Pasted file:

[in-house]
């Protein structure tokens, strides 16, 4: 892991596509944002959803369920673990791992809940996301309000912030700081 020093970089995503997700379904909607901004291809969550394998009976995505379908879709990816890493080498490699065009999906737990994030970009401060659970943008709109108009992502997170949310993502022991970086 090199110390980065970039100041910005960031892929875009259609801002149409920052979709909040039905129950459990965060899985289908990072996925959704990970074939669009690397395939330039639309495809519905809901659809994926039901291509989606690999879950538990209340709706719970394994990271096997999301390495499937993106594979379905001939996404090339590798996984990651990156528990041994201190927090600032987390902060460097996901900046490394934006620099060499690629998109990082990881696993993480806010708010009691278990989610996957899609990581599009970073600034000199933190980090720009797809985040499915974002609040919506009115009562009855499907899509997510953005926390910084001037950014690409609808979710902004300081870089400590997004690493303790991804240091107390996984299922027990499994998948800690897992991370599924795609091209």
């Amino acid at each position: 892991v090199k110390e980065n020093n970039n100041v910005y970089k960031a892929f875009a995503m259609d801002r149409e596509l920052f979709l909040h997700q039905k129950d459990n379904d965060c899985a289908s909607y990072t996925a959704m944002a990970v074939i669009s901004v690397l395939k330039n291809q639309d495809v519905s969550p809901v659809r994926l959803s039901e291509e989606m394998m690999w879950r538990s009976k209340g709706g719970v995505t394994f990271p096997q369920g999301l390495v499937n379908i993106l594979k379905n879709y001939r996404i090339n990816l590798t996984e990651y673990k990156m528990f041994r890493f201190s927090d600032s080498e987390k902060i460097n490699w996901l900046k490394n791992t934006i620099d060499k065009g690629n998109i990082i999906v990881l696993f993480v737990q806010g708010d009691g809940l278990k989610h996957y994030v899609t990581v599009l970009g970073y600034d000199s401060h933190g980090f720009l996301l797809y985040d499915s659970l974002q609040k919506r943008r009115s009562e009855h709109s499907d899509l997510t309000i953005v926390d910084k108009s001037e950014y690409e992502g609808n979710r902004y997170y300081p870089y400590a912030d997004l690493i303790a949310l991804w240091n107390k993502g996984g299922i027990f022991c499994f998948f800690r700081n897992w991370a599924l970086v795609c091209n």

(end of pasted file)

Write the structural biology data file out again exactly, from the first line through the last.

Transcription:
[in-house]
């Protein structure tokens, strides 16, 4: 892991596509944002959803369920673990791992809940996301309000912030700081 020093970089995503997700379904909607901004291809969550394998009976995505379908879709990816890493080498490699065009999906737990994030970009401060659970943008709109108009992502997170949310993502022991970086 090199110390980065970039100041910005960031892929875009259609801002149409920052979709909040039905129950459990965060899985289908990072996925959704990970074939669009690397395939330039639309495809519905809901659809994926039901291509989606690999879950538990209340709706719970394994990271096997999301390495499937993106594979379905001939996404090339590798996984990651990156528990041994201190927090600032987390902060460097996901900046490394934006620099060499690629998109990082990881696993993480806010708010009691278990989610996957899609990581599009970073600034000199933190980090720009797809985040499915974002609040919506009115009562009855499907899509997510953005926390910084001037950014690409609808979710902004300081870089400590997004690493303790991804240091107390996984299922027990499994998948800690897992991370599924795609091209």
């Amino acid at each position: 892991v090199k110390e980065n020093n970039n100041v910005y970089k960031a892929f875009a995503m259609d801002r149409e596509l920052f979709l909040h997700q039905k129950d459990n379904d965060c899985a289908s909607y990072t996925a959704m944002a990970v074939i669009s901004v690397l395939k330039n291809q639309d495809v519905s969550p809901v659809r994926l959803s039901e291509e989606m394998m690999w879950r538990s009976k209340g709706g719970v995505t394994f990271p096997q369920g999301l390495v499937n379908i993106l594979k379905n879709y001939r996404i090339n990816l590798t996984e990651y673990k990156m528990f041994r890493f201190s927090d600032s080498e987390k902060i460097n490699w996901l900046k490394n791992t934006i620099d060499k065009g690629n998109i990082i999906v990881l696993f993480v737990q806010g708010d009691g809940l278990k989610h996957y994030v899609t990581v599009l970009g970073y600034d000199s401060h933190g980090f720009l996301l797809y985040d499915s659970l974002q609040k919506r943008r009115s009562e009855h709109s499907d899509l997510t309000i953005v926390d910084k108009s001037e950014y690409e992502g609808n979710r902004y997170y300081p870089y400590a912030d997004l690493i303790a949310l991804w240091n107390k993502g996984g299922i027990f022991c499994f998948f800690r700081n897992w991370a599924l970086v795609c091209n």